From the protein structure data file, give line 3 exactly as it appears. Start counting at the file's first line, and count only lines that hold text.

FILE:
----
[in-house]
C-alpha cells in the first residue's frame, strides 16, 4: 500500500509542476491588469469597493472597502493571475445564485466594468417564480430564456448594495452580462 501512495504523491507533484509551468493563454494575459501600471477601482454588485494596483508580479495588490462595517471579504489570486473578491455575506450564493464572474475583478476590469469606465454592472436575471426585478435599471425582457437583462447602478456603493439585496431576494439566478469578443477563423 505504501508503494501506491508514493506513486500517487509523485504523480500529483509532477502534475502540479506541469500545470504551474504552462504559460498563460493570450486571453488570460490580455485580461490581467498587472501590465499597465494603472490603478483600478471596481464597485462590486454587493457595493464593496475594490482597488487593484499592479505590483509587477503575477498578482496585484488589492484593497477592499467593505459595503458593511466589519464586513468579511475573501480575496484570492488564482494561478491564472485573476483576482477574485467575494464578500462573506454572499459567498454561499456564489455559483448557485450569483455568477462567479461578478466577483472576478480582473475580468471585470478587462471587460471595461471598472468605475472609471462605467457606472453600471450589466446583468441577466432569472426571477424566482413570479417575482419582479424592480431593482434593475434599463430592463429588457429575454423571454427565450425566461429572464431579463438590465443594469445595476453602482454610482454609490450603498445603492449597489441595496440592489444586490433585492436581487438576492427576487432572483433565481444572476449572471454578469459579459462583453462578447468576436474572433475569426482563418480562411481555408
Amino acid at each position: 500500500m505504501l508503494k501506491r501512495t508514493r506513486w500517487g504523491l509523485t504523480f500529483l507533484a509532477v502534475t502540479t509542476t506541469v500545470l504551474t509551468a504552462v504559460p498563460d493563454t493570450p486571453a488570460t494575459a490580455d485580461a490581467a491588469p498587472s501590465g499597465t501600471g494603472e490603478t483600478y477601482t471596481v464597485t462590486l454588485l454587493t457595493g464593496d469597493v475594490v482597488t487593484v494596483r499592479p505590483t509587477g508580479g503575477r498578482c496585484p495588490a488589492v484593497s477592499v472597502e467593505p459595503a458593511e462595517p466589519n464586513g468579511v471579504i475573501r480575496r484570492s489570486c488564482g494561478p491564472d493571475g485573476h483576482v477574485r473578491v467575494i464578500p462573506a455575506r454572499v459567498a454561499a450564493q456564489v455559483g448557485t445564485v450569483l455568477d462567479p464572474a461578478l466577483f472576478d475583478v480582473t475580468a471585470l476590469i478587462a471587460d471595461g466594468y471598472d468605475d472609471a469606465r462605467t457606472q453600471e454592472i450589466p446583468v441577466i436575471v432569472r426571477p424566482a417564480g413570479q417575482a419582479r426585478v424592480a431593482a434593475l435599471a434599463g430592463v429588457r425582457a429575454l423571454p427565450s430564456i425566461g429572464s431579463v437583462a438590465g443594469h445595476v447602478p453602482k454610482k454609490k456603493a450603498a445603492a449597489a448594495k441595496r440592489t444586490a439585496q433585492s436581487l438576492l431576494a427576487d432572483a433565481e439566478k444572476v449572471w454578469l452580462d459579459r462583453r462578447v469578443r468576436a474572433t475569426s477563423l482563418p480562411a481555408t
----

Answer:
Amino acid at each position: 500500500m505504501l508503494k501506491r501512495t508514493r506513486w500517487g504523491l509523485t504523480f500529483l507533484a509532477v502534475t502540479t509542476t506541469v500545470l504551474t509551468a504552462v504559460p498563460d493563454t493570450p486571453a488570460t494575459a490580455d485580461a490581467a491588469p498587472s501590465g499597465t501600471g494603472e490603478t483600478y477601482t471596481v464597485t462590486l454588485l454587493t457595493g464593496d469597493v475594490v482597488t487593484v494596483r499592479p505590483t509587477g508580479g503575477r498578482c496585484p495588490a488589492v484593497s477592499v472597502e467593505p459595503a458593511e462595517p466589519n464586513g468579511v471579504i475573501r480575496r484570492s489570486c488564482g494561478p491564472d493571475g485573476h483576482v477574485r473578491v467575494i464578500p462573506a455575506r454572499v459567498a454561499a450564493q456564489v455559483g448557485t445564485v450569483l455568477d462567479p464572474a461578478l466577483f472576478d475583478v480582473t475580468a471585470l476590469i478587462a471587460d471595461g466594468y471598472d468605475d472609471a469606465r462605467t457606472q453600471e454592472i450589466p446583468v441577466i436575471v432569472r426571477p424566482a417564480g413570479q417575482a419582479r426585478v424592480a431593482a434593475l435599471a434599463g430592463v429588457r425582457a429575454l423571454p427565450s430564456i425566461g429572464s431579463v437583462a438590465g443594469h445595476v447602478p453602482k454610482k454609490k456603493a450603498a445603492a449597489a448594495k441595496r440592489t444586490a439585496q433585492s436581487l438576492l431576494a427576487d432572483a433565481e439566478k444572476v449572471w454578469l452580462d459579459r462583453r462578447v469578443r468576436a474572433t475569426s477563423l482563418p480562411a481555408t